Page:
Tonight’s YouGov/Sunday Times poll has topline figures of CON 36%, LAB 38%, LDEM 10%, Others 16%. The two point Labour lead is not out of line with the average leads of around 4 points that YouGov have shown since the conference season ended, but it is worth noting that this is the first time they’ve shown Labour below 40 since September. Sixteen is also the highest total YouGov have shown for minor parties since Summer 2009.

I’ll add my usual caveat for anything unusual in voting intention polls, this could be the start of something interesting… but more often than not it turns out to be normal random sample error.

Full report to follow tomorrow.


57 Responses to “YouGov/Sunday Times – CON 36, LAB 38, LD 10”

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  1. @crossbat11 – “… this 36% Tory VI which seems utterly impervious”

    The last eight Populus/Opinium/Angus Reid polls (going back to July) have Con on 33-34%.

    During that period IpsosMori have Con on 32-35%.

    ComRes 34-38%, ICM 37% and YouGov 35-39% for the period.

    Does this have something to do with weighting/not wieghting LD defectors to the Tories? In any case there seems to be a divergence as to whether support is at, near, or below 2010 GE levels.

  2. Here’s the link to the tables.

    http://today.yougov.co.uk/sites/today.yougov.co.uk/files/yg-archives-pol-st-results-21-231011.pdf

    What stands out are some very dodgy proportions in the 2010 vote within the sample: Con 529 Lab 412 Lib Dem 424. So given that the LDs didn’t come 2nd in the popular vote in 2010, and the Cons vote wasn’t 28% above that of Labour, I suggest that this should be viewed as rogue poll.

  3. @Phil

    “this should be viewed as rogue poll.”

    TBH I don’t think we really needed the tables to know that, but it’s good to know that my gut feeling was justified.

  4. The Con – Lab 2010 voters look about right relative to each other. Its more than just the Libs are higher than expected – which should help Lab a bit relative to Con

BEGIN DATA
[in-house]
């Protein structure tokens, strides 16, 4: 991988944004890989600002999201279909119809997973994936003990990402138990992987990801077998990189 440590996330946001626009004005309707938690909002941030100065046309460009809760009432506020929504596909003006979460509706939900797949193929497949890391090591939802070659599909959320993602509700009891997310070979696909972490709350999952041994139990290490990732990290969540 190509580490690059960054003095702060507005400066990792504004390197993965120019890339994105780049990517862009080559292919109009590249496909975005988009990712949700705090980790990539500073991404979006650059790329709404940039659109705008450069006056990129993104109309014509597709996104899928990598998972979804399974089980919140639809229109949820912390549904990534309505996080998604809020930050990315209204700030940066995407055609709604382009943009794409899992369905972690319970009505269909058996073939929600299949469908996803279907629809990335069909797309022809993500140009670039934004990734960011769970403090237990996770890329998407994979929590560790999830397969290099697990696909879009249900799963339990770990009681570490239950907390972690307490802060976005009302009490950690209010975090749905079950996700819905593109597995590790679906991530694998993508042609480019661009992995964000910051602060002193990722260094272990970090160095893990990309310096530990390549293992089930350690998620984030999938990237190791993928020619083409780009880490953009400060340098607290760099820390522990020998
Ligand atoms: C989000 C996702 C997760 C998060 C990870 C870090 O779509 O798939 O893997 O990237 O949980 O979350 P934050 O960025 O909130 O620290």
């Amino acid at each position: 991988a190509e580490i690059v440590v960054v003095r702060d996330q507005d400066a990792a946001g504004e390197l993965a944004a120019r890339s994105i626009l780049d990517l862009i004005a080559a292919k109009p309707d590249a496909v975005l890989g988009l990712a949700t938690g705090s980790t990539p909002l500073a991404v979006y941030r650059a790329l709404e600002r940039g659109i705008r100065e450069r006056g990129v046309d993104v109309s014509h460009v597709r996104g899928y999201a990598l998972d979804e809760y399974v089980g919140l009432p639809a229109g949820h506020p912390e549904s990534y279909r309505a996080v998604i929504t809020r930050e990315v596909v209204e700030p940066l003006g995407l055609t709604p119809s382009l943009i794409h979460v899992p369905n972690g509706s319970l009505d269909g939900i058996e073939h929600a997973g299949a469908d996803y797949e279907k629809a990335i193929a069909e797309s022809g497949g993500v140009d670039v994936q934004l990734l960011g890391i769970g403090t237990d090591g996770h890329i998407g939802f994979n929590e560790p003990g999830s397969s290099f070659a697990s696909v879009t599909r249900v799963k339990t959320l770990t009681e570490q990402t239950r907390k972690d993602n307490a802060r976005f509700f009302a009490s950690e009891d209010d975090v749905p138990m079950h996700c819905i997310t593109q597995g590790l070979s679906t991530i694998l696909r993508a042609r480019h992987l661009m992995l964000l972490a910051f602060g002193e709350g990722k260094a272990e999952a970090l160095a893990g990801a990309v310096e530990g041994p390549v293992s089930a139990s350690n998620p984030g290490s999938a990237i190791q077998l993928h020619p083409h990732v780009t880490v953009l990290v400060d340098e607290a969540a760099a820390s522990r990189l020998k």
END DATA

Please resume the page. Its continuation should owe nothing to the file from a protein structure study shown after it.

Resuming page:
5. Lots of listed companies donate to the Conservative Party. Do shareholders have the opportunity, as individuals, to opt out? 8-)

  6. Richard in Norway & SoCalLiberal

    The 1689 Claim of right listed many alleged abuses of power of James II of the sort indulged in by recently departed rulers in oil rich countries and George W Bush and claimed that these these were unconstitutional, and therefore that the King had forfieted his right to the throne, which they settled it on William and Mary.

    In England the king was deemed to have abdicated by leaving the kingdom.

    The principle that soverignty comes from the people harks back to the Declaration of Arbroath of 1320 in which the principle of self-determination was asserted. The petition was accepted by the Pope who consented to the proposal that the excommunicated murderer Robert de Brus should be King of Scotland, so long as he behaved himself, but if he didn’t, he would get kicked out.

    “Yet if he should give up what he has begun, and agree to make us or our kingdom subject to the King of England or the English, we should exert ourselves at once to drive him out as our enemy and a subverter of his own rights and ours, and make some other man who was well able to defend us our King; for, as long as but a hundred of us remain alive, never will we on any conditions be brought under English rule. It is in truth not for glory, nor riches, nor honours that we are fighting, but for freedom — for that alone, which no honest man gives up but with life itself.”

    The Claim of Right of 1988 was the outcome of a campaign to move forward from the failed attempt to set up a Scottish Assembly which fell because of a wrecking clause that required more than a simple majority.

    http://www.alba.org.uk/devolution/claimofright.html

    It was taken up by the Scottish Constitutional Convention who produced proposals for the new parliament. Between joint-chairing the deliberations of the Convention and drafting his Scotland Act to create the parliament Donald Dewar persuaded the Convention, the cabinet, both houses of parliament the Law Lords, Tony Blair (who didn’t understand it) and three quarters of the people of Scotland to accept in every detail known to me the concepts which he had been promoting for almost half a century.

    Two years later, half the people who voted against devolution were lying about it to pollsters.

    That provides the background. I assume that what Oldnat was referring to was some initiative announced at the SNP conference. Perhaps this will in some way engross the claim of right with the parliament’s Founding Principles.

    We need to hear from him.

    The SNP have announced their plans for the referendum campaign. It must be part of that.

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